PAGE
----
Richard, Professor of Marine Biology and Director of the University’s Marine Institute, continues to set the international agenda on research into the causes and effects of marine litter.
A decade-and-a-half on from his seminal paper, which for the first time described the accumulation of ‘microplastics’ in the oceans, he has mapped out much of the territory upon which our understanding of both the impacts of plastics and the potential solutions are based. Under his leadership, Plymouth has produced more scientific publications on the subject of marine plastic than any other university worldwide, with Richard himself having led or co-authored more than 180 scientific papers.
Influencing global change around plastic pollution
He founded and heads the University’s International Marine Litter Research Unit, which has charted the global distribution of microplastics from Arctic sea ice to the deep seas. Among its many high profile research findings are that a single wash of clothing can release more than 700,000 microfibres into the environment, that facial scrubs could contain up to 2.8 million microbeads, that carrier bags labelled as biodegradable are still usable after three years submerged in soil and seawater, and that of the marine species known to encounter litter in the environment, the vast majority are with plastic.
From microbeads to road debris
This ongoing research has directly influenced UK and international government policies around taxes on plastic carrier bags and the use of microbeads in cosmetics, with Richard also contributing to government funded research and inquiries into road debris and sustainability within the fashion industry.
He has for many years acted as a scientific advisor to national and international organisations, including the United Nations and European Commission, and in 2018 was made an OBE for services to Marine Science and Higher Education, as well as receiving an Impact Award from the Natural Environment Research Council.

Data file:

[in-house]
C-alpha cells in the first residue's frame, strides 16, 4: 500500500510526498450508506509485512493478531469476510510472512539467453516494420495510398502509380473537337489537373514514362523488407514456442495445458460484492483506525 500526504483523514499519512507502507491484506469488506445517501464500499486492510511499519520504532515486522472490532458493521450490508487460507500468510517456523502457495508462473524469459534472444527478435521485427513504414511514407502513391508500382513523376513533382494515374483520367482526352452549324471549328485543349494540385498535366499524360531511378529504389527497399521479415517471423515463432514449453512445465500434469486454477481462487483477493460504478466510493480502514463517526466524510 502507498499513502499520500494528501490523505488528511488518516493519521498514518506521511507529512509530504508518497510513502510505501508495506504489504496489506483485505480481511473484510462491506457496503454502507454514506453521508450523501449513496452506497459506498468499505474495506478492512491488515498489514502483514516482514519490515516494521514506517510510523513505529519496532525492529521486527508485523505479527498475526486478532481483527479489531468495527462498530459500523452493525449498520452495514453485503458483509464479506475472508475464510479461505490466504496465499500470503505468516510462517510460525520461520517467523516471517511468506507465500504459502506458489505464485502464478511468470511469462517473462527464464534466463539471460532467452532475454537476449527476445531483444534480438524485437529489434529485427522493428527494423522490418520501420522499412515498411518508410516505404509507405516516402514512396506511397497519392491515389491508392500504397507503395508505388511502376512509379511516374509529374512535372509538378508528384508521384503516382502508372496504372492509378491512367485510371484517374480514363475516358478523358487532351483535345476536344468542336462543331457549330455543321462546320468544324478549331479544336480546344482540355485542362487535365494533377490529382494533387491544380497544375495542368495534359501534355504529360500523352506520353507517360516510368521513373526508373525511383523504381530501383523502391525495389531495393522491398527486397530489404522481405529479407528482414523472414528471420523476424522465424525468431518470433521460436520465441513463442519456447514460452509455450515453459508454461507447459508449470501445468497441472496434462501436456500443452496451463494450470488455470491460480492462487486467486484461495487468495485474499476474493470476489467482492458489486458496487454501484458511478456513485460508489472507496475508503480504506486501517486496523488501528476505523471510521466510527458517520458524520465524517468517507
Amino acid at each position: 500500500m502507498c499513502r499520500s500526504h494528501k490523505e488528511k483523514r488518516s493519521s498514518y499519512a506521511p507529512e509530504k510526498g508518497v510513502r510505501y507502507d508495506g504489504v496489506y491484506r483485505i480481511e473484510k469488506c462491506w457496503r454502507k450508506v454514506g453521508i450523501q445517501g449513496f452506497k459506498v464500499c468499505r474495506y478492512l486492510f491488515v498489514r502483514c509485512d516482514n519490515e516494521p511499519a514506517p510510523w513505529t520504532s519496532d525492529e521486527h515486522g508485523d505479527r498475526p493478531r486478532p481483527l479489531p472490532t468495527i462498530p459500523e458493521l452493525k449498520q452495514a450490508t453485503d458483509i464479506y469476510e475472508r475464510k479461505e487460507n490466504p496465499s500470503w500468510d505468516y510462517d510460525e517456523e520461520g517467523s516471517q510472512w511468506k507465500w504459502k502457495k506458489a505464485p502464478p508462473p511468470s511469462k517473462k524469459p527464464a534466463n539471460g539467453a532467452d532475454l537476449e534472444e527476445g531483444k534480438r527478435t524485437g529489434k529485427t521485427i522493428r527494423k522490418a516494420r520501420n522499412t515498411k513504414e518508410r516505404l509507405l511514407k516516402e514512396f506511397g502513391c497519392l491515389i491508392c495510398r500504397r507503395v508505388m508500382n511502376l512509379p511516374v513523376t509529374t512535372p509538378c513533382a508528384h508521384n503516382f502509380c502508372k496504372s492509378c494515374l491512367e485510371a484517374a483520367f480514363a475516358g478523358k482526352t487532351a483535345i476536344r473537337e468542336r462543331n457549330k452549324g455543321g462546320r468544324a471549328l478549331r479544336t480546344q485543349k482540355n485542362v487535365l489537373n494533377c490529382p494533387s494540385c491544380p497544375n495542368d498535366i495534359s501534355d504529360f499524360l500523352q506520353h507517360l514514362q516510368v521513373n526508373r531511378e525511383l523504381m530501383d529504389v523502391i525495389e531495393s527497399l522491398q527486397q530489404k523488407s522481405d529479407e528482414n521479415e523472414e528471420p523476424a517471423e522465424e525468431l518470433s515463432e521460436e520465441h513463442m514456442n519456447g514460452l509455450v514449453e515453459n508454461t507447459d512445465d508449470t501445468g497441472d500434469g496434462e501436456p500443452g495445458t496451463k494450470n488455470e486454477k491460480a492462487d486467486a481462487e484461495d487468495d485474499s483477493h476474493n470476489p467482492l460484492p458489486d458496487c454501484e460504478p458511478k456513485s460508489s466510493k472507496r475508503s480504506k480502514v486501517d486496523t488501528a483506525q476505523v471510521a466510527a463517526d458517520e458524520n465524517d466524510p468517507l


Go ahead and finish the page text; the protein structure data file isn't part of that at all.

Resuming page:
To enquire about future collaborations, please contact Professor Richard Thompson
The Queen's Anniversary Prize for pioneering research on marine microplastics pollution and its impact on the environment and changing behaviour
Nearly two decades of world-leading research into the effects of marine plastics on our environment by Plymouth researchers, led by Professor Richard Thompson OBE FRS, has received the highest honour that can be bestowed upon a higher education institution.
I think the work we have done at the University has had a really major role in raising awareness of this topic. There are a number of independent accounts that cite the early work we did, particularly the description of microplastics and their accumulation in the environment, which was a tipping point in the level of interest in the whole topic in the academic community and wider public.
Society knows the general direction of travel towards potential solutions, but charting the course to specific actions is much less clear. And we can’t get there just by banning plastics – we have to learn to use them more responsibly. We need independent evidence to guide intervention, and that evidence should be provided by the academic community. The challenge is bringing together different disciplines – environmental, behavioural and material scientists, economists, and legal experts so we can evaluate options from a range of perspectives.
Professor Richard Thompson
Current projects and research activity
Plymouth Pioneers: marine researchers
Home of marine
Our marine and maritime excellence in world-leading research informs policy agendas for the sustainable management of ocean resources. Our work has significantly improved how to forecast extreme coastal events and their impact on communities. We were the first to study the ecological effects of ocean acidification, and now lead the UK agenda for offshore renewable energy. On national and international levels, we have influenced key policies, conservation practices, responses to climate change, public perception of marine issues, and are defining the pathways toward tangible solutions.
The culture of close collaboration across the city with researchers, policymakers, and local businesses has resulted in Plymouth’s nomination for the UK’s first National Marine Park – an initiative underpinned by research at the University.